UK Students for the Exploration and Development of Space (UKSEDS) and SSPI (Space and Satellite Professionals International) recently announced the results of the 2016-2017 Small Sats Satellite Design Competition. With a first prize of £500, teams were challenged to develop the design for a small communications satellite capable of delivering 50Mbps of data connectivity from LEO to small antennas on the ground without exceeding a weight limit of 150 kilograms.

Submissions from several UK universities were judged on quality, depth, and rigour of the work presented, and on the breadth of the work in terms of topics covered. Each team was assigned a mentor within the satellite industry to act as an advisor in this process.

“It has been a pleasure to represent Cranfield University in the “Small Sats – The Next Generation” competition organised by the SSPI,“ Gabriel Faleiro Rodríguez, Project Leader of the CranSEDS team, the winner of the competition.

“The CranSEDS team is extremely satisfied with the result and we feel very grateful to the SSPI for considering our proposal worthy of the first prize. The experience of participating in this competition has been very helpful for our development as engineers in the space industry. It is a serious challenge to face a design project like this and can be overwhelming for any group of young students like us. Fortunately, we utilised the outstanding preparation that the MSc in Astronautics and Space Engineering of Cranfield University provided us. The different group design projects proposed by the team formed by Dr Jennifer Kingston, Dr Stephen Hobbs, Dr Pau Sanchez and Prof David Cullen that we had to develop for the Master’s course gave us very good knowledge on how to approach the design of any space mission.”


Some interesting technical details of CranSEDS winning design are, for example, the number of satellites that would be necessary using this constellation, which reaches a total of 242 satellites. The team envisaged that this number of satellites will provide global coverage. The peak data rate capability that the system could provide is 155Mbps, which is inside the range of current 4G systems (100-1000 Mbps). The small and low-cost satellites were designed to have four antennas for communication between satellites and one phased-array for communication with the users. With a mass of 150 kg, the satellites are comprised of aluminium-skinned honeycomb panels and a ‘fold-and-roll-up’ solar panel.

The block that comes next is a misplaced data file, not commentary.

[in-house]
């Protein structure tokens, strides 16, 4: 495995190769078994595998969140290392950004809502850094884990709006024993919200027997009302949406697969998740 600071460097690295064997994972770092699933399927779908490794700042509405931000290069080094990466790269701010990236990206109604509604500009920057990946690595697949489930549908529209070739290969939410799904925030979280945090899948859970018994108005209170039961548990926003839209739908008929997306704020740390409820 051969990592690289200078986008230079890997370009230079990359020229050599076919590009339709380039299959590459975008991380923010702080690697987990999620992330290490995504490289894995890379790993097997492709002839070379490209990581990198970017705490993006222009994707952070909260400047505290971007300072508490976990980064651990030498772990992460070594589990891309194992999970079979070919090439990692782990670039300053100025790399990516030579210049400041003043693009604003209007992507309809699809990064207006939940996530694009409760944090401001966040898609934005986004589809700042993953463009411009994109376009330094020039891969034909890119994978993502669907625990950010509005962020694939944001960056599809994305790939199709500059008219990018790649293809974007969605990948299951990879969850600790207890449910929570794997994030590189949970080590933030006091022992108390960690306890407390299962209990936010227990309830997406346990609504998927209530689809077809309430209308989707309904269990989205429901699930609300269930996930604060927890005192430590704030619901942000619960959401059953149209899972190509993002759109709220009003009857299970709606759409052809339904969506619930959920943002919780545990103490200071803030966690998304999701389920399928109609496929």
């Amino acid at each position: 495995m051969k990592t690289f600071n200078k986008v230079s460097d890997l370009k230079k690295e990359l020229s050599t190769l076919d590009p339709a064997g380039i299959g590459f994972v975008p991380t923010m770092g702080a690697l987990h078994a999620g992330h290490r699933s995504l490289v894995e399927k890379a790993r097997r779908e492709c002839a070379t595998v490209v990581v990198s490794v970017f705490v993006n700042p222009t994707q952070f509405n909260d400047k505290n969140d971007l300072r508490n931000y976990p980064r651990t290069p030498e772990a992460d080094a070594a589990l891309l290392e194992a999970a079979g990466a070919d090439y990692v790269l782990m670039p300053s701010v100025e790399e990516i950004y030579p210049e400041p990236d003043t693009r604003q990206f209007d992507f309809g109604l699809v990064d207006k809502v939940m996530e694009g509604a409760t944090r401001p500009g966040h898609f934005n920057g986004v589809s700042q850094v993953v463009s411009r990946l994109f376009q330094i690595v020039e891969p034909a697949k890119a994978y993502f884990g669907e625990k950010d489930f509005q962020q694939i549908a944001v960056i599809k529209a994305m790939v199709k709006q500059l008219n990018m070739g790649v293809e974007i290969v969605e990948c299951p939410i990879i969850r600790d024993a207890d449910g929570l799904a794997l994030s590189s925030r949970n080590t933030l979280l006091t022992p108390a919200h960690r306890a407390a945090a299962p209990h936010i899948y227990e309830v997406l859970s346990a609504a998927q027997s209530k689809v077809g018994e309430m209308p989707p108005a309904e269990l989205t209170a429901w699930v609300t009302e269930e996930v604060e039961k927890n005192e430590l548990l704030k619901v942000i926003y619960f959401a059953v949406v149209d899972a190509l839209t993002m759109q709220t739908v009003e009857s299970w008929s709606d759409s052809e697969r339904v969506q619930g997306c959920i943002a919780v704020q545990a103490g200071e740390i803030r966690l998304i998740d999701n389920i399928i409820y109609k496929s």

3D model of the design of the satellite from Cranfield University’s CranSEDS team

“The key of our success with this project was the research that the team did before starting the design. We made sure that we covered all real-life missions that were similar to ours, we analysed the pros and cons, and we tried to take the best solution possible, whilst adhering to the rules and requirements of the competition,“ Gabriel said.

Having a multicultural team, with people from the UK, France, Nigeria, Spain, Bulgaria and Greece made this part of the process both challenging and more interesting. Once everyone was on the same page, the design process was very straightforward, with fluid coordination between the different work packages. “If our results can be considered feasible and interesting from the industry’s point of view, it is thanks to the good management that we had, which enabled our technical skills to produce a technically accurate and detailed design,” Gabriel added.

“Participating in the SSPI UKSEDS competition provided a great opportunity to apply principles learned during university studies to a novel space application - and an appreciation for a real satellite design process,” says James Telfer, Chair of UKSEDS.

Iain Brechtelsbauer from the University of Sheffield SEDS team observes: “What was particularly interesting about the project was the inter-disciplinary nature due to the range of areas covered; communications engineering, aerospace engineering and orbital mechanics to name a few. This needed a team effort, leveraging members’ specific areas of knowledge. Working with this group also taught us all about the art of compromise.”

“What was particularly useful through these challenges was the mentor assigned to our team. To work with someone with 25 years+ first-hand experience in the space industry really was invaluable not only when taking part within the competition but also taking forward in further studies. Overall, the competition was a great experience not only from a technical aspect of applying engineering knowledge to a real-world example but also in developing valuable skills in working in a diverse team, holding discussions and delivering presentations to the final written report,” Iain added.

Betty Bonnardel, President of SSPI UK said “It is a great honour to meet these promising space and satellite professionals. They showed a huge maturity through their questions during the panel, and the quality of the projects received made it difficult to find the two winning teams. I wish them all the best for their future.”

The University of Sheffield team would like to thank SSPI and UKSEDS for organising the competition and would definitely recommend people to get involved in future editions!

Now, UKSEDS is engaging in a rocketry competition – we wish the participants all the best and we look forward to learning the outcome later in 2018.